Of course, Thailand’s Department of Special Investigation (justice ministry) won’t really do anything to investigate the deaths of 54 persons in a refrigerated container truck coming from Burma–most of them women–because it has a policy of not solving human rights cases, and because according to its policeman director this is not a case of “human trafficking”. Perhaps for Pol. Col. Thawee the fine point is not the definition of “trafficking” but the definition of “human”.
(For another example of the same see: Injured by blast? Where’s your ID?)
หมูตาย พม่าตาย ความจน และระบบการทำงานของตำรวจ
A former senator this week decried the treatment of the 2 million or so migrant workers now in Thailand, most of whom have come from Burma. In a Bangkok Post article, Jon Ungphakorn offered up some instances of abuse in factories and on fishing boats to support his remark that “we don’t seem to see them as human beings.”
Well, here’s another instance.
A month ago, Ko Thet Lwin Oo was a healthy young man working in the fishing industry on southern Thailand’s western seaboard. He went there not to seek his fortune, but like most others, just to make ends meet by working hard for long hours. Yet even this modest goal proved too great. On Oct. 21 the 35-year-old reportedly died of injuries in the Ranong hospital.
The wounds were not caused by accident. Three days earlier, Thet Lwin Oo had gone to speak with a seafood wholesaler whose car had been damaged when neighborhood children threw rocks. He wanted to say that his five-year-old son had not been involved. But something went wrong. According to an eyewitness, the trader first punched him, then hit him with a piece of lumber on his leg and waist, and finally, on the head.
Thet Lwin Oo was hospitalized and his wife Ma Thanda Moe made a criminal complaint on the same day. But instead of investigating, the police began pressing her to take money and stay quiet. When her husband died, the pressure and money both increased. At first she refused, but after a couple of weeks she relented and accepted 100,000 baht (around US$3000).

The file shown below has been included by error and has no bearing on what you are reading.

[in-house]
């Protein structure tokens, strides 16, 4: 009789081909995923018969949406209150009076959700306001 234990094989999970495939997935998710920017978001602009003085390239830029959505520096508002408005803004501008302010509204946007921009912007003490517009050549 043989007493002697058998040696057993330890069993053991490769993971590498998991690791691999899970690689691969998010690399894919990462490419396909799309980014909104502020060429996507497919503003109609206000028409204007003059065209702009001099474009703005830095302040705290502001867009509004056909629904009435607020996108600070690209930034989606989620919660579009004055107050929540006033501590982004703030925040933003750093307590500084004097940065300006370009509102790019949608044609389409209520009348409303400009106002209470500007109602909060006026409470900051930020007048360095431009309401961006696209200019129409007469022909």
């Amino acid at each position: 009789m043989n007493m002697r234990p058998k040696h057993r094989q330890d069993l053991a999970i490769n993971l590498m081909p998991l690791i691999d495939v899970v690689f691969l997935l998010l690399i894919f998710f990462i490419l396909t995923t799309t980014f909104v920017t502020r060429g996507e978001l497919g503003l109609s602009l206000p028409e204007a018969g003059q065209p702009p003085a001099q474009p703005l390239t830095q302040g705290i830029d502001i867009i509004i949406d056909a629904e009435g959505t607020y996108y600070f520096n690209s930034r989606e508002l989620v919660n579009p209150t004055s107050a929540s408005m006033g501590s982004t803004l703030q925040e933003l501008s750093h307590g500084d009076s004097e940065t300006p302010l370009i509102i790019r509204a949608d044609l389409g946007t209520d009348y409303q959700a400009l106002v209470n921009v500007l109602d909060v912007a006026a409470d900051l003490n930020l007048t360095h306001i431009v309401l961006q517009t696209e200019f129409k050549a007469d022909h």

Why did she change her mind? She explained over the phone.
Posted in courts, crime, human rights, police, rule of law, Thailand, UPI
Tagged AHRC, Akkavibul, Asian Human Rights Commission, Bangkok Post, Jon Ungphakorn, Kanjana, Mae Lamao, Mae Sot, Ranong, Saengroj, Saengroj Kanjana, Suchart, Suchart Akkavibul, Thanda Moe, Thet Lwin Oo, Ungphakorn
Photo: Boy at a checkpoint in the south (Steve Sandford)
When Madi Alilatay of Yala, southern Thailand was transferred to army premises on July 23 this year he was not charged with anything. He was not held under any law, for any reason, or for any purpose. At least, that is how the report of his custody reads. Although the 26-year-old plantation worker and eight others were ostensibly detained under sweeping emergency provisions in force across three southernmost provinces, the form consists of little more than officers’ and detainees’ names. Everything else is left blank. This is emergency law in action.
As a record of how a group of nine men were deprived of their liberty, it reflects an alarming disinterest in rules and procedure among soldiers and other personnel active in the south. And it is indicative of its type. The records of others taken during this time similarly reveal only who and when; nothing of how and why.
There are at least two reasons for this.
Posted in army, courts, human rights, military, rule of law, Thailand, UPI
Tagged 4th Army Region, Chumpon, Criminal Procedure Code, Dicey, Emergency Decree, habeas corpus, Madi Alilatay, Martial Law, Ranong, section 90, Surat Thani, Yala